Remembering Jerome L. Schulman, MD
Wednesday, July 6, 2016
Posted by: Julie Briggs
It is with great sadness that we share the passing of Jerome L. Schulman, MD, Professor Emeritus, on Thursday, June 30.
An influential member of the Department of Microbiology at ISMMS for more than four decades, Dr. Schulman was known as an outstanding colleague, teacher, mentor, role model, and friend.
He educated and advised generations of graduate students, postdoctoral fellows, and current faculty members who benefited from his support and wise judgment. The Department of Microbiology owes much of its success to Dr. Schulman’s guidance. He was one of the first faculty members at the School of Medicine, having joined the Department of Microbiology in 1969.
For many years, Dr. Schulman maintained an active laboratory and obtained National Institutes of Health (NIH) funding for work on the biochemistry and pathogenicity of influenza viruses. One of his significant achievements was the establishment of a robust mouse model for influenza viruses, the most widely used animal model for both influenza A and B viruses.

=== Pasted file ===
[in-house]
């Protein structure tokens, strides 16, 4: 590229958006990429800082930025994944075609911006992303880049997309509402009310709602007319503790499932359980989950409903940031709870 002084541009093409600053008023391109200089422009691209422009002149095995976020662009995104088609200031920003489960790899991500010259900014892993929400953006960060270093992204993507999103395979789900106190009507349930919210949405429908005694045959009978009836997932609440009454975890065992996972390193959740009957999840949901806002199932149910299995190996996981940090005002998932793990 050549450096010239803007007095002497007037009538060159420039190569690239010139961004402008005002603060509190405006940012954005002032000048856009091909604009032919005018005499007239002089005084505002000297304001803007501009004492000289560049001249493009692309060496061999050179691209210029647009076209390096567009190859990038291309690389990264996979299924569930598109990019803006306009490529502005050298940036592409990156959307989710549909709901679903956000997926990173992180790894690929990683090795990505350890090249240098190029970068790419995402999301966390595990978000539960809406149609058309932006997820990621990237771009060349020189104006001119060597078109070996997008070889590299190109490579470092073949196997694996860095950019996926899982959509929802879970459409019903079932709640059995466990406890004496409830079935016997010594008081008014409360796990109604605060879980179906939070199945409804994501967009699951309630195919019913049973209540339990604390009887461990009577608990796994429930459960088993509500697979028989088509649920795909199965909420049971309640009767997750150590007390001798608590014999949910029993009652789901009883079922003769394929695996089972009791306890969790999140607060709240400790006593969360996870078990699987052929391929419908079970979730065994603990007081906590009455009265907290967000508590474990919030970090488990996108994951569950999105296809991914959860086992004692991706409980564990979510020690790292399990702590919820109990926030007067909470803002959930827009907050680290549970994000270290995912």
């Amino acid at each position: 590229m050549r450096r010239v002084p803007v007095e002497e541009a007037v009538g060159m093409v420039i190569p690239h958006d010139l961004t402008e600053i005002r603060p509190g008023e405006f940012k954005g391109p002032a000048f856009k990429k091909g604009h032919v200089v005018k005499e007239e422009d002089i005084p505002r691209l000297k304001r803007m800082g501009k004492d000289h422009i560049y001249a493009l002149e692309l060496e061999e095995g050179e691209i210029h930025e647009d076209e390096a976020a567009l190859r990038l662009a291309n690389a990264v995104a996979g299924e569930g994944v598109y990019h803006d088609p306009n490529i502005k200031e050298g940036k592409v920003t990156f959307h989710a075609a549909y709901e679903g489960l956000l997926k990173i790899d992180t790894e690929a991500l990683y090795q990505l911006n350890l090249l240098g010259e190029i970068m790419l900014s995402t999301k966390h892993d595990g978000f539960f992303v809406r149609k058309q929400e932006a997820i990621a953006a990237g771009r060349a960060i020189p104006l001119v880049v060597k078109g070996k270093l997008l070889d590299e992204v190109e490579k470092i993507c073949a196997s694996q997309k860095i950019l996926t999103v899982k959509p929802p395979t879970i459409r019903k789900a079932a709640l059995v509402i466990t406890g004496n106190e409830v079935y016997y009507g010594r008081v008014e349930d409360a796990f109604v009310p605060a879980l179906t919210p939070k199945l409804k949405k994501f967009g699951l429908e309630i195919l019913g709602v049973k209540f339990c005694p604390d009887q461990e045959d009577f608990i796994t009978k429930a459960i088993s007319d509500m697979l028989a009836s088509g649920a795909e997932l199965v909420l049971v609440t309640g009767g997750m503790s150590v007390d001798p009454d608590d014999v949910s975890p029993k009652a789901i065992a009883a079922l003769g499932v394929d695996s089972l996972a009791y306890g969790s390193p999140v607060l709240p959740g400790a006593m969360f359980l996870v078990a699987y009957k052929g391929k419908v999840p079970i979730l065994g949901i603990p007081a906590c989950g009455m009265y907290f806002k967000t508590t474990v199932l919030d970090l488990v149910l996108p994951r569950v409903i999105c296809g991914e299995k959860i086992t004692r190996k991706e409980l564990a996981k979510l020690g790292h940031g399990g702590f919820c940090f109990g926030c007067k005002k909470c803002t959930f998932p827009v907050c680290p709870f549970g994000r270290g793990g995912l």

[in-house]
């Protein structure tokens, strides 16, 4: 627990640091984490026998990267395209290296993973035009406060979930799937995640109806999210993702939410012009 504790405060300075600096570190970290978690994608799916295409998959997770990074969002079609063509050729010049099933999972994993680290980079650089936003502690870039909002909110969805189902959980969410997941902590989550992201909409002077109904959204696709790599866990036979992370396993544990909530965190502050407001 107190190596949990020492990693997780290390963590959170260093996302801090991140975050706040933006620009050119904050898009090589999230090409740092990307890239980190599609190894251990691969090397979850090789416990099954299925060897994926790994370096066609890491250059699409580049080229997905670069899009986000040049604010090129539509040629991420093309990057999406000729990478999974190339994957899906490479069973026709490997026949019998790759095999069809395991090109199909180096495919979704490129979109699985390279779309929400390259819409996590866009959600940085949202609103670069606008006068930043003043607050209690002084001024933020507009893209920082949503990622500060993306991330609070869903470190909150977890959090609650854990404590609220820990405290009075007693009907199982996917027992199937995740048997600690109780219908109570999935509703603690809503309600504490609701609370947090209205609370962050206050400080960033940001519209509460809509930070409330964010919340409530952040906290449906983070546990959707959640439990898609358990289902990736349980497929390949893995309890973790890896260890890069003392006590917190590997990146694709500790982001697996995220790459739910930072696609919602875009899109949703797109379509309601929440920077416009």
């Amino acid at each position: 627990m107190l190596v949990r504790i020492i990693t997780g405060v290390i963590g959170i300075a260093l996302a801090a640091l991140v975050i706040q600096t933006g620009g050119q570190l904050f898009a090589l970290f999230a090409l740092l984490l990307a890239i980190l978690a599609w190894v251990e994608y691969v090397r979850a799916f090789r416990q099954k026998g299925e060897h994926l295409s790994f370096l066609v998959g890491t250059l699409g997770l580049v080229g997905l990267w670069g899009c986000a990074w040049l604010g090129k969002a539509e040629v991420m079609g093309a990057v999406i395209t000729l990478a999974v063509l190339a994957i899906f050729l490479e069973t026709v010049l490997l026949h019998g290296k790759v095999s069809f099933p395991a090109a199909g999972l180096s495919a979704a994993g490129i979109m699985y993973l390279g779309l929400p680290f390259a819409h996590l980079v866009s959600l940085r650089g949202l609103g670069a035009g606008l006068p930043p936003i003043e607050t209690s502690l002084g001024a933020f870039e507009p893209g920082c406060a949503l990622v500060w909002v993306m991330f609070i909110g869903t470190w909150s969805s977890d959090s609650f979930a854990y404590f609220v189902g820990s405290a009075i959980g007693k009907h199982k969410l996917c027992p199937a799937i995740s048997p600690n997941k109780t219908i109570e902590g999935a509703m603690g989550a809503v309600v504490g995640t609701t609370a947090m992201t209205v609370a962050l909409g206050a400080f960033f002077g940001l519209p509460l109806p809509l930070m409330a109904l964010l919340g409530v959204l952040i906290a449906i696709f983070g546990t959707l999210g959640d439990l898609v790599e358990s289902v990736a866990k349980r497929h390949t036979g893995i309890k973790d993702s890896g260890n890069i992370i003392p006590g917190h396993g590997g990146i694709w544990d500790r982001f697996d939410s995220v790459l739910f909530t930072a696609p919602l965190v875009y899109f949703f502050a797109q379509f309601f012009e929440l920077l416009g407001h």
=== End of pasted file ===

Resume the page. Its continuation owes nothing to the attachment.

Dr. Schulman pioneered studies on how mice and humans react to influenza virus infections/vaccinations with respect to their complex B and T cell responses. Much of the influenza virus work being done at Mount Sinai and around the world builds upon his earlier findings.
In addition to serving as a member of the Commission on Influenza of the Armed Forces Epidemiological Board, Dr. Schulman was a member of many NIH committees and review boards.
After completing his undergraduate degree at Brown University, he received his medical degree at New York University School of Medicine. He then participated in two years of military service, followed by additional training at Cornell University Medical College, where he rose through the ranks, becoming an Associate Professor in the Department of Public Health.
We extend our deepest condolences to his wife, Grace Schulman, PhD, an accomplished American poet and educator. We will miss Dr. Schulman’s warmth and kindness.